In 2015, our family went public in a very public way — I got in a fight with our local sheriff for writing a transphobic Facebook post about what he’d do a trans woman if he ever saw her in the bathroom. Being that he was supposed to be promoting the safety and protection of all Denton County residents, and being that my own child had recently transitioned as a transgender boy just a few months prior, I just couldn’t stay silent. I replied to his Facebook post with a powerful clapback, and before I realized what was happening, the news was at our front door wanting to get us on camera with a reaction.
Back then, we were barely talking about trans people at all. Let alone trans kids. When we went public in 2015, it honestly felt like we were the trans-inclusive family in the entire world. (Even Jazz Jennings didn’t have her reality show until later that same year.) So, naturally, a lot of reporters had a lot of questions for my family, including my son, Max.
One question that was frequently (and weirdly) asked was, “So, Max, what’s it like to be transgender?”
Come on, y’all. That’s like asking a fish what it’s like to be wet.
Max’s answer? “Ummmm, I like cats, I guess.”
And yet, it’s a question that keeps coming up, but in different ways. “What does your family think?” “What have your friends said?” “What about your church/school/team?” Y’all, he’s a kid. He doesn’t want to talk about gender any more than your kid does. And besides, being transgender doesn’t define him. As far as Max (and his friends and family and church and school and team) is concerned, he’s just a boy. There is so much more to this kid than his gender identity — he plays the ukulele (and about a dozen other instruments), he’s an accomplished gymnast, he’s a black belt in taekwondo, he makes the best tacos I’ve ever had, and as he already said, he likes cats.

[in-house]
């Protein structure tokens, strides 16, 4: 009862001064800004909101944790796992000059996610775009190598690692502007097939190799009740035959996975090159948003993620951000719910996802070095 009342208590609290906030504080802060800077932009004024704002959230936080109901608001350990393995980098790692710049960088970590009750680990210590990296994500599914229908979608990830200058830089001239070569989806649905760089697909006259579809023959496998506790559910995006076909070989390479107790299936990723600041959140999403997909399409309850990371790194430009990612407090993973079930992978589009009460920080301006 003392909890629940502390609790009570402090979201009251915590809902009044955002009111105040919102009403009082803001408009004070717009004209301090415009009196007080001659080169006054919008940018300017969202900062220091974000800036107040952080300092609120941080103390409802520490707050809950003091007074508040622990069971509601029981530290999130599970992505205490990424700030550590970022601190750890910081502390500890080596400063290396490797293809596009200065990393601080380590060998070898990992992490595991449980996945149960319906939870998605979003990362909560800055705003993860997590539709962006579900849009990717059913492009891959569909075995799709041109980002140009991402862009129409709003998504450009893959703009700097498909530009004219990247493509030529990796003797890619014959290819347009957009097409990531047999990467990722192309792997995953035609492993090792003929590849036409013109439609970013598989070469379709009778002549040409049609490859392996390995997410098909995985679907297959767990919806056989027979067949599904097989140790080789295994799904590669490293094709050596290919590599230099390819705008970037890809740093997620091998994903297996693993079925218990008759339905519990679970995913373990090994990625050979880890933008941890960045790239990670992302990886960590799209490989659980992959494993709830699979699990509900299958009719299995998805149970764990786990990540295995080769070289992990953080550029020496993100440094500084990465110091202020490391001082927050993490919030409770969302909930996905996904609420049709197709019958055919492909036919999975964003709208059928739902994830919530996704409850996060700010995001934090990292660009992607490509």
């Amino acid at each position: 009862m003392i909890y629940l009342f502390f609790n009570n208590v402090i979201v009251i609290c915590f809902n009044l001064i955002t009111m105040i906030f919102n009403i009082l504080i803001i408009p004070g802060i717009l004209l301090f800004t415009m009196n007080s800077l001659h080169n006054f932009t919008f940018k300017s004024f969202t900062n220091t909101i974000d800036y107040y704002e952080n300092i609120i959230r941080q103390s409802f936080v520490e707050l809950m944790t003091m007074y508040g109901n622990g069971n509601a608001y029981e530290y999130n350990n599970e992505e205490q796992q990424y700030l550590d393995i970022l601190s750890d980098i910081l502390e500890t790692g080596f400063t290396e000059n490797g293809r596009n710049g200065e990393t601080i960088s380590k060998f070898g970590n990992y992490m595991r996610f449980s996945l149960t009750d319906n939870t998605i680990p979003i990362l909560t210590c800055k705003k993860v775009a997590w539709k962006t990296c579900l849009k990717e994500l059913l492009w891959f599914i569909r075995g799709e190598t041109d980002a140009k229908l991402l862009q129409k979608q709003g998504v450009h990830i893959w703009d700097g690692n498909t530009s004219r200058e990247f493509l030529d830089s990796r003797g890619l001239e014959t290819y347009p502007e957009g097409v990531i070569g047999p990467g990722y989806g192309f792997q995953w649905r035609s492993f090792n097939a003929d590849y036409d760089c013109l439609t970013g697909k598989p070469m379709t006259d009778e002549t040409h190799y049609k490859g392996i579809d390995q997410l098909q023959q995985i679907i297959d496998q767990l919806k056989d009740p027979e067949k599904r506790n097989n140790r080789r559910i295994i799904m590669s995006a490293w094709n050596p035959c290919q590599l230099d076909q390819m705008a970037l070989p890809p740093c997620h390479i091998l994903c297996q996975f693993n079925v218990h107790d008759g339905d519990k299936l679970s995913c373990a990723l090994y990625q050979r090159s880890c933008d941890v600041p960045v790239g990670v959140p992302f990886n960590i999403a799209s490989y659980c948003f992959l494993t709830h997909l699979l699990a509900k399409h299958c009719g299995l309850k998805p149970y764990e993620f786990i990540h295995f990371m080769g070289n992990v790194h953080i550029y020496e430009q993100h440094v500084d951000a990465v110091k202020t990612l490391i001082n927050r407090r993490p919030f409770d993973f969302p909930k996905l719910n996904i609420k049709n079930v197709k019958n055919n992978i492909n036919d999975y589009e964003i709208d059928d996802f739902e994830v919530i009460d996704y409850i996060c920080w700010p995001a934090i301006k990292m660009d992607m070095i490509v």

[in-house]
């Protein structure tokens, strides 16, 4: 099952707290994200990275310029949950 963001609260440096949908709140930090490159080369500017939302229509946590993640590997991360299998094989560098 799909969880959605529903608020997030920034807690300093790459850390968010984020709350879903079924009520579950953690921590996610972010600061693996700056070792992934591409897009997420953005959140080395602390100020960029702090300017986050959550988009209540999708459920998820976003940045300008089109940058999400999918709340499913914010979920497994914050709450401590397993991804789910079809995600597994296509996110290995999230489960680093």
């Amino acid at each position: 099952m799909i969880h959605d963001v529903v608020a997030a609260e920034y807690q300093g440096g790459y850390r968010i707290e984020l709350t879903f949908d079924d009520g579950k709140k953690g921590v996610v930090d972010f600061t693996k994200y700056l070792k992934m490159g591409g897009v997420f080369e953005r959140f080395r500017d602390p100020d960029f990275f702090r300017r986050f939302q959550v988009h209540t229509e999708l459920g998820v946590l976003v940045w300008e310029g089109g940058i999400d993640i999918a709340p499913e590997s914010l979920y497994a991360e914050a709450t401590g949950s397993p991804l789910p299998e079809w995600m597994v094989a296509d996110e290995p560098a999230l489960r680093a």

This complete acceptance and affirmation of Max’s gender identity has helped him succeed and thrive in every aspect of his life: my son is popular at school, he gets straight A’s, he’s thriving on his gymnastics team, and his physical and mental health has never been better. In fact, studies have shown that when transgender children are affirmed in their gender identities, their mental health is statistically the same as their cisgender peers. Put another way, being trans is not a mental illness, and those who claim it is are either lying or ignorant of the facts.
But read the news just about anywhere, and the stories you see instead are of heartbreak, rejection, and “alternative facts” about what it means to be transgender. Stories of nonbinary students being kicked out of prom for not dressing according to our society’s gender constructs, tales of genderqueer employees being fired from their jobs because they dared to transition at work, or trans athletes being told they can only compete in sports if they agree to play on the team that matches their birth certificates. And though these stories absolutely need to be told, they certainly don’t represent the story of every transgender child in America today. Stories like those of my own transgender child, Max.
It’s understandable why these stories capture our attention. “If it bleeds, it leads,” is the mantra of pretty much any media outlet. But I argue that if all we hear about are tragic stories of struggle and ignore the beauty and promise of what a fully supported life as a trans person can be like, then we are scaring trans youth into staying in the closet, and discouraging their parents from fully embracing them when they do come out — not out of hate for the trans community, but out of an overabundance of fear.